NEW YORK –Despite the well-publicized reduction or elimination of overdraft and non-sufficient funds (NSF) fees by some banks, these fees are still being charged by most banks and are not going away anytime soon.
According to Bankrate.com’s annual Checking Account and ATM Fee Study, overdraft fees are still charged by 96% of accounts surveyed, and NSF fees are still charged by 87% of accounts surveyed. Further, average combined ATM fees are up to a three-year high, with the surcharge (the fee levied by an ATM owner on a non-customer making a withdrawal) hitting a record high of $3.14, up 1.9% from last year.
The study has surveyed non-interest and interest accounts and their associated fees for over 20 years.
Overdraft and NSF Fees
The average overdraft fee is $29.80, down 11% from last year’s record high of $33.58, and now is at the lowest level since 2009. The average non-sufficient funds (NSF) fee is down 21% to $26.58 from last year’s record of $33.58 and is at the lowest level since $25.81 in 2004. These decreases do signify a turnaround from previous increases nearly every year, but overdraft and NSF fees are still charged by most banks (96% and 87% respectively).
The most common fee for overdraft fees remains at $35, the same as the last 13 years. The range of fees on both NSF and overdraft fees is now $0 – $38, down notably from the $20 – $45 range that had prevailed in 2020 and 2021.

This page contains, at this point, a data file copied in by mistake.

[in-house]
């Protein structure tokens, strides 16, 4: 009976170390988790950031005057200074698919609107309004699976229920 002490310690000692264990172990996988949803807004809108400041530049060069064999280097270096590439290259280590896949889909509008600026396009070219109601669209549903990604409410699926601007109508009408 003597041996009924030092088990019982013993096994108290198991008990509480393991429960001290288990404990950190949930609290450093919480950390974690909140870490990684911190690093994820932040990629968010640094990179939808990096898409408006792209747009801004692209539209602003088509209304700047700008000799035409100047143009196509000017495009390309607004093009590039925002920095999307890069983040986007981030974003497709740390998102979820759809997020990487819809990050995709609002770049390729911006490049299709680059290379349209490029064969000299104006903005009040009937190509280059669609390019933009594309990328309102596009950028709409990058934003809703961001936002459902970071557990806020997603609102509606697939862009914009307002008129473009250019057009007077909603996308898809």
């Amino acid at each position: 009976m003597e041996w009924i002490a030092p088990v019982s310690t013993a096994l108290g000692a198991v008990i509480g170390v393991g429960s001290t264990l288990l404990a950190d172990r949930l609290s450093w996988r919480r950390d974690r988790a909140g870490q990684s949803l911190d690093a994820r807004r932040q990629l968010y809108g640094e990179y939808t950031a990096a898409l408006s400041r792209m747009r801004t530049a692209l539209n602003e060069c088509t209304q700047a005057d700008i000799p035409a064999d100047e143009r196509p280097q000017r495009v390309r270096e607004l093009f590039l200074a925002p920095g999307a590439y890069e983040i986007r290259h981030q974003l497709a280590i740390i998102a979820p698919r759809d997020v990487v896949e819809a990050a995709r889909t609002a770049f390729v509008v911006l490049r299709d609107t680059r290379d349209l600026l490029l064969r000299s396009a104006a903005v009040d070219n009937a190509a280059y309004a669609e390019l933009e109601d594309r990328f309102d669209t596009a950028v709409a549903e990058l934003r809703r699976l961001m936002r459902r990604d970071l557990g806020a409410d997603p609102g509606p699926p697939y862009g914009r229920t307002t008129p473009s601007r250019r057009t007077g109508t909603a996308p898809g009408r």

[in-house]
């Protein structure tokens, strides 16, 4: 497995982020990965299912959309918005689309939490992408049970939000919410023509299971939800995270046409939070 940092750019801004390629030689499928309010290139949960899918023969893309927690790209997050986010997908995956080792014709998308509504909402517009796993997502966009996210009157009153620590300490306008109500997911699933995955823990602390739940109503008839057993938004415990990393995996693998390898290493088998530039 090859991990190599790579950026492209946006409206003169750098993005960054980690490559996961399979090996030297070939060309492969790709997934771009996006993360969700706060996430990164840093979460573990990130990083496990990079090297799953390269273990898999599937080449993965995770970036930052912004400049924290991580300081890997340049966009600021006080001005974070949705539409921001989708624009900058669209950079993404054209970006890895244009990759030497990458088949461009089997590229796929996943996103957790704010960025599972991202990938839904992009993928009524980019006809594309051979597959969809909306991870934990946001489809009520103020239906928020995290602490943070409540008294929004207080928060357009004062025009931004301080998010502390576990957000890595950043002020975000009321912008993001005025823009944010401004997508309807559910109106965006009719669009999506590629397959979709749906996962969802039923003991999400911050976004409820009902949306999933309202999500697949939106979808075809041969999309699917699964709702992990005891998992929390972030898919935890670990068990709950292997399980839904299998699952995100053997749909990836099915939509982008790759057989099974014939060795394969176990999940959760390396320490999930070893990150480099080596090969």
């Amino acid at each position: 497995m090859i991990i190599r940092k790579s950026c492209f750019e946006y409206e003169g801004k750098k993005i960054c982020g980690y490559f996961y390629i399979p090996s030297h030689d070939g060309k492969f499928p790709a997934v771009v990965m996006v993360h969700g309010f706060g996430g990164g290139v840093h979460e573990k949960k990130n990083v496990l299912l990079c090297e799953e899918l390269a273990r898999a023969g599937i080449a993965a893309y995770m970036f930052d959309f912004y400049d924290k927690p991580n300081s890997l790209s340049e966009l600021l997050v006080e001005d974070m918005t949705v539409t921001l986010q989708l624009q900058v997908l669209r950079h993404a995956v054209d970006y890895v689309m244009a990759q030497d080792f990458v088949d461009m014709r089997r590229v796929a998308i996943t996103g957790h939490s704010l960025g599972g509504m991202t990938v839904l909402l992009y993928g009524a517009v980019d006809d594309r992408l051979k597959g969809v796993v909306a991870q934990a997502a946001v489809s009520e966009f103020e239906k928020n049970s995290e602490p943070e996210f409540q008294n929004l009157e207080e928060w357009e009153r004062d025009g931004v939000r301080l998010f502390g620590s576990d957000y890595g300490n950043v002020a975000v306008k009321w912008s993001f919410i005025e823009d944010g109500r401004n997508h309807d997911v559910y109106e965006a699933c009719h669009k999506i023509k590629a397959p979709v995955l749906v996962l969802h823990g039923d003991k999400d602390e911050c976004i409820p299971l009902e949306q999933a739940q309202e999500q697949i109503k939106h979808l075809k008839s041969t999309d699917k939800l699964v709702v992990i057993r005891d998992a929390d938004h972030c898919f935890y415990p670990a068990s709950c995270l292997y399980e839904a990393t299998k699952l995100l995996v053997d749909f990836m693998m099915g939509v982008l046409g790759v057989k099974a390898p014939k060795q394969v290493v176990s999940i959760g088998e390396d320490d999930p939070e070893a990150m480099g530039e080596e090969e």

In a reversal from the past year, the number of declining NSF fees outnumbered increases by a 12-to-1 margin while the number of declining overdraft fees outnumbered increases by a 5-to-1 margin. This illustrates a significant turnaround from 2021, when increases in the combined fees outnumbered decreases by a 7-to-1 margin, down from a 10-to-1 margin in 2020.
The decline in overdraft and NSF fees breaks a string of 3 consecutive increases and records in 21 of the preceding 23 years. Further, 13% of accounts have eliminated the NSF fee and 4% have eliminated the overdraft fee.
Overdraft fees vary by metro area, with Pittsburgh having the highest average overdraft fee ($35.50), while Miami’s fees are the lowest ($21.05).
Highest Overdraft Fee by Metro Lowest Overdraft Fee by Metro 1. Pittsburgh $35.50 25. Miami $21.05 2. Cleveland $34.84 24. District of Columbia $22.95 3. Denver $34.45 23. San Francisco $23.76 4. Milwaukee $33.21 22. Los Angeles $26.12 5. Philadelphia $33.20 21. San Diego $27.67
“Don’t let your guard down with regard to overdrafts. The overwhelming majority of banks and accounts still charge for overdrawing the account, whether the payment is honored or rejected,” said Bankrate’s Chief Financial Analyst Greg McBride, CFA. “The same advice for avoiding overdrafts still applies – monitor your available account balance before initiating transactions, set up a link to a savings account with a modest balance that can be used to cover the shortfall, and set up alerts via email or text to notify you if the balance gets below a certain threshold so you can proactively avoid having your payment declined. After all, even if your account doesn’t charge an NSF fee, the payee will most certainly assess you a fee for a returned payment.”
Interest and Non-Interest Checking Accounts
Despite the fastest pace of Federal Reserve interest rate hikes in decades, the average yield on interest checking accounts remains at last year’s record low of 0.03%.